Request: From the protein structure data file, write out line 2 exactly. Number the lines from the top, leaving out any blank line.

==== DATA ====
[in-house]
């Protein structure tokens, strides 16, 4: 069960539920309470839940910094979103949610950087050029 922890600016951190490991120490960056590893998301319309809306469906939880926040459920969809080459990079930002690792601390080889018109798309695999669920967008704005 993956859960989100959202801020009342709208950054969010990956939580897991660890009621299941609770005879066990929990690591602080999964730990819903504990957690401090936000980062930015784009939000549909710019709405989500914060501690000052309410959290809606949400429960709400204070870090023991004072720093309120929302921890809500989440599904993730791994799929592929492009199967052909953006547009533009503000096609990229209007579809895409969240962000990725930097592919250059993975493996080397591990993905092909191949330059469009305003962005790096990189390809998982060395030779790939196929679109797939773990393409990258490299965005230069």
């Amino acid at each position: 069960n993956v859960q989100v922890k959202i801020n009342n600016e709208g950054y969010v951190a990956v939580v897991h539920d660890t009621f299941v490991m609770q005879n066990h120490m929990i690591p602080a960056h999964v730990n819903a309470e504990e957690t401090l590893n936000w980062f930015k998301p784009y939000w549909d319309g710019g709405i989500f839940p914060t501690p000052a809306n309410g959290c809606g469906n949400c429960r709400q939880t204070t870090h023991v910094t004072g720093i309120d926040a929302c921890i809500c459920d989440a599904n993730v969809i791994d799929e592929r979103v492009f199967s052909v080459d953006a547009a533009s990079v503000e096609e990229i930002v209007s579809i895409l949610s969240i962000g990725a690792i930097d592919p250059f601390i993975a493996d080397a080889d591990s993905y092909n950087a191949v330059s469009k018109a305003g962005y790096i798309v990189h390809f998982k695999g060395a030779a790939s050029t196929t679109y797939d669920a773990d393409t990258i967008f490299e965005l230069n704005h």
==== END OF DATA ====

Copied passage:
């Protein structure tokens, strides 16, 4: 069960539920309470839940910094979103949610950087050029 922890600016951190490991120490960056590893998301319309809306469906939880926040459920969809080459990079930002690792601390080889018109798309695999669920967008704005 993956859960989100959202801020009342709208950054969010990956939580897991660890009621299941609770005879066990929990690591602080999964730990819903504990957690401090936000980062930015784009939000549909710019709405989500914060501690000052309410959290809606949400429960709400204070870090023991004072720093309120929302921890809500989440599904993730791994799929592929492009199967052909953006547009533009503000096609990229209007579809895409969240962000990725930097592919250059993975493996080397591990993905092909191949330059469009305003962005790096990189390809998982060395030779790939196929679109797939773990393409990258490299965005230069």